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Egypt interim president issues protest law

The new law, which the government says will not limit the right to demonstrate, leaves some rights groups in dismay over the future of protests

Ahram Online , Sunday 24 Nov 2013
Adly Mansour
Egypt's interim President Adly Mansour (Photo: AP)
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Egyptian Interim President Adly Mansour approved on Sunday a controversial law regulating protests, two weeks after the cabinet submitted it for his review, state TV reported.

The controversial 'protest law' has drawn a chorus of condemnation from rights groups who slammed it as "repressive" and say it fails to protect freedom of assembly and promotes heavy-handed state intervention.

Rights campaigners said lawmakers have failed to bring about necessary proposed amendments to the bill's latest version.

"The draft law seeks to criminalise all forms of peaceful assembly, including demonstrations and public meetings, and gives the state free reign to forcibly disperse peaceful gatherings," read a joint statement released on Friday and endorsed by 19 Egyptian rights organisations.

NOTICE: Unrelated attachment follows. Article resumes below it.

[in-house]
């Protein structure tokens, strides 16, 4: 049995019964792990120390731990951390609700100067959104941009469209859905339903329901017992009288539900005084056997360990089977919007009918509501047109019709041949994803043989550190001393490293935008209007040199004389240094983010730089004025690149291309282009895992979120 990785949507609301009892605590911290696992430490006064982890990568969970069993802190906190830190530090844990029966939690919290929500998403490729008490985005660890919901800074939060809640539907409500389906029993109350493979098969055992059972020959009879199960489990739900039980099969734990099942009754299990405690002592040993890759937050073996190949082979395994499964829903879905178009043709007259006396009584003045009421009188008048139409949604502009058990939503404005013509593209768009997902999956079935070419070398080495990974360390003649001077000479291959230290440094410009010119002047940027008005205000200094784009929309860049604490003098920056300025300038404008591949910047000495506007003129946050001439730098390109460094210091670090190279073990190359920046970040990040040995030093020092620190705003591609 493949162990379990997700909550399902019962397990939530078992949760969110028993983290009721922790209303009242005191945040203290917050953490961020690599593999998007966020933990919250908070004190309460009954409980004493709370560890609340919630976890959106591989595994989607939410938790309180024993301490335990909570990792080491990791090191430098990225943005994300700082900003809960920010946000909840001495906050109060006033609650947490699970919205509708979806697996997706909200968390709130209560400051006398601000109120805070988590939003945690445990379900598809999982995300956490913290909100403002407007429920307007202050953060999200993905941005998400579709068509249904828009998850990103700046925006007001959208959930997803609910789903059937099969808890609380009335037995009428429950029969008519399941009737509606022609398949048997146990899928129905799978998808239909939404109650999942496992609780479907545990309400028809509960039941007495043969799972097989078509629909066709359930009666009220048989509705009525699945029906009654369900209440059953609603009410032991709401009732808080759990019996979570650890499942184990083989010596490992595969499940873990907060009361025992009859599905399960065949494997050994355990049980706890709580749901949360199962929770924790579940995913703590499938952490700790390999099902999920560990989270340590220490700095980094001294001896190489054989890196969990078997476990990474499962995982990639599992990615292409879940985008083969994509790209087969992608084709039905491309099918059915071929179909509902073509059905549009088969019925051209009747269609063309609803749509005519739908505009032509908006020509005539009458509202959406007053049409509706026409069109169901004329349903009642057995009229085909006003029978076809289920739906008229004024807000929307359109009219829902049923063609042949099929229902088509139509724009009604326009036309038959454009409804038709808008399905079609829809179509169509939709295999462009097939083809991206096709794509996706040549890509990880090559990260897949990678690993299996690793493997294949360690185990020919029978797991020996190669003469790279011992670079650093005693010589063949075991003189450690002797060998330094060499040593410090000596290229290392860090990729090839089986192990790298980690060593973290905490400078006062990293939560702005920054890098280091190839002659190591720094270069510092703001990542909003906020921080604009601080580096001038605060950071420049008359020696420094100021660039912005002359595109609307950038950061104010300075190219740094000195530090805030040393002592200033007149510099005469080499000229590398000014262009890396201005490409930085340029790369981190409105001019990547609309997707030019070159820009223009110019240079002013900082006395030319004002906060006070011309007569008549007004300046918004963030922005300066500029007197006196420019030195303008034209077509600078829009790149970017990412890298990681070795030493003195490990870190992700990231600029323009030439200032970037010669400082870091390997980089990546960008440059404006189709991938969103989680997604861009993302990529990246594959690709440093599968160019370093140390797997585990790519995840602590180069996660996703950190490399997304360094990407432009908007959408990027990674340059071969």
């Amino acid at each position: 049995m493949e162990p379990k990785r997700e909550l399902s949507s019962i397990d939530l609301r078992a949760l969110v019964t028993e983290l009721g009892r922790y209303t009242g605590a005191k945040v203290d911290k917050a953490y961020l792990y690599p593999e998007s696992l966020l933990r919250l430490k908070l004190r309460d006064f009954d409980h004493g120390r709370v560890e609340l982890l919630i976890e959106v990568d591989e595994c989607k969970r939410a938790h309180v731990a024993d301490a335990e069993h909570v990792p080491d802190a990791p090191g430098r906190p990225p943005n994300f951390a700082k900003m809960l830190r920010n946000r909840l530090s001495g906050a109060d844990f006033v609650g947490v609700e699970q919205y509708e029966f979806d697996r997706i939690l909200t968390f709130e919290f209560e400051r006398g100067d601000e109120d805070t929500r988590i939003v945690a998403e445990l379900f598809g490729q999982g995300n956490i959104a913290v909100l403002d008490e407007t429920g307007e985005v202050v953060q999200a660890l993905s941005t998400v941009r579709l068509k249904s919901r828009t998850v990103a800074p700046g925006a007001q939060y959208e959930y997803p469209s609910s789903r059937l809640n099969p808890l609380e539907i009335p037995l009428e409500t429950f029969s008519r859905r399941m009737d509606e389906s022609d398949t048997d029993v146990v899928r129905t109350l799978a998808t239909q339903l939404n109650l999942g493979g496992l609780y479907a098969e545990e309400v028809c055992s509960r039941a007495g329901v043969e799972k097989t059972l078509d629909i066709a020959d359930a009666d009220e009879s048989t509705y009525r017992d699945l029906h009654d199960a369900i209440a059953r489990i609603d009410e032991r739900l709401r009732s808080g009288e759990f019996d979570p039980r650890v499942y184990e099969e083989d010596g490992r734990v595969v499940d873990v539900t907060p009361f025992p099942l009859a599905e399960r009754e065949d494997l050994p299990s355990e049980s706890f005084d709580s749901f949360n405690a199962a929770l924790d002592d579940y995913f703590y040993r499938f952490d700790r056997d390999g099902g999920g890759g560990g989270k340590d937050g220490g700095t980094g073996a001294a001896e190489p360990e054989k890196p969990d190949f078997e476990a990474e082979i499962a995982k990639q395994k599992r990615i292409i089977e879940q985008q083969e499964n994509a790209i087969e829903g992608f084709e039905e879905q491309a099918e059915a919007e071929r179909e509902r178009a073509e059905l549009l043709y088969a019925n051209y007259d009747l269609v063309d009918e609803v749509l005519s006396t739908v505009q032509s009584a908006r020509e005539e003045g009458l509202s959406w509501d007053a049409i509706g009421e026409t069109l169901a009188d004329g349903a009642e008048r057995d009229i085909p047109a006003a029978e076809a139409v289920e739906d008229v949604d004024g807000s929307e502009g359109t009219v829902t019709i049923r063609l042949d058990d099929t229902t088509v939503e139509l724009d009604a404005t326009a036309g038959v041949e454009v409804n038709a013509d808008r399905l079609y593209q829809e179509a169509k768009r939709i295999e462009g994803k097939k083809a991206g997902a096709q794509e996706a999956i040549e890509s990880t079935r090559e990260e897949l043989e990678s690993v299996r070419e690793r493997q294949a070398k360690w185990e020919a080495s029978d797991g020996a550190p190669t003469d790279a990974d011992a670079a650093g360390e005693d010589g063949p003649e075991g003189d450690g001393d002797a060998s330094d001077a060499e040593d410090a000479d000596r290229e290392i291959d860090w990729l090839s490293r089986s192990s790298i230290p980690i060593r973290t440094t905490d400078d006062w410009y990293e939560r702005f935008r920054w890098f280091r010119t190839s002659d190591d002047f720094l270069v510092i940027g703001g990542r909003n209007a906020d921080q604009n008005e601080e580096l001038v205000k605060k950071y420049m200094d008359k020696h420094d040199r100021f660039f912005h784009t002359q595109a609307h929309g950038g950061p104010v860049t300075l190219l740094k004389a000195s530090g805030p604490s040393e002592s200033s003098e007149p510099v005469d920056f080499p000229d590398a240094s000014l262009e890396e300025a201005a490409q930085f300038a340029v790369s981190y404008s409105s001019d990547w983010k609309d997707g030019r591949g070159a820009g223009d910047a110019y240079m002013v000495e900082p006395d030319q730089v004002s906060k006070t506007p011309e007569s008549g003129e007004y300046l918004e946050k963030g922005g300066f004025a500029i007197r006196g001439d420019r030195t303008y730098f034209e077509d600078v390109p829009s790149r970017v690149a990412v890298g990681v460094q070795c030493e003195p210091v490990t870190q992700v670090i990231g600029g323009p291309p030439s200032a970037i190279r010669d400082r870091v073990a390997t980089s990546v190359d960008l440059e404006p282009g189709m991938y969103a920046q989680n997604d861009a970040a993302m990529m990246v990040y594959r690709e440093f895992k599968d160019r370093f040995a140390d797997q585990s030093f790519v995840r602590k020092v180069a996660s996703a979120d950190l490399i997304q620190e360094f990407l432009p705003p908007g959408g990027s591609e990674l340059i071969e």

The statement added that the law was unacceptably rammed through which it says "will have a long-term impact on freedoms and rights of individuals to express their opinions," noting that the bill regards "peaceful assembly as a crime in the offing."

The law requires protests to obtain permission from the police prior to assembly and reportedly allows security forces to conditionally use birdshots against protesters.

It also imposes hefty fines for gatherings without advance notification.

Supporters of the new law say the legislation is necessary to allow the police to ensure that demonstrations are peaceful in order to achieve a semblance of stability in the country.

Prime minister Hazem Beblawi told AFP on Sunday that the new law protects the rights of protesters.

"It is not a law that limits the right to demonstrate, but it aims at protecting the right of protesters," he said.

Beblawi also said the law does not stipulate that protesters need permission before staging demonstrations, but they must give advance "notice".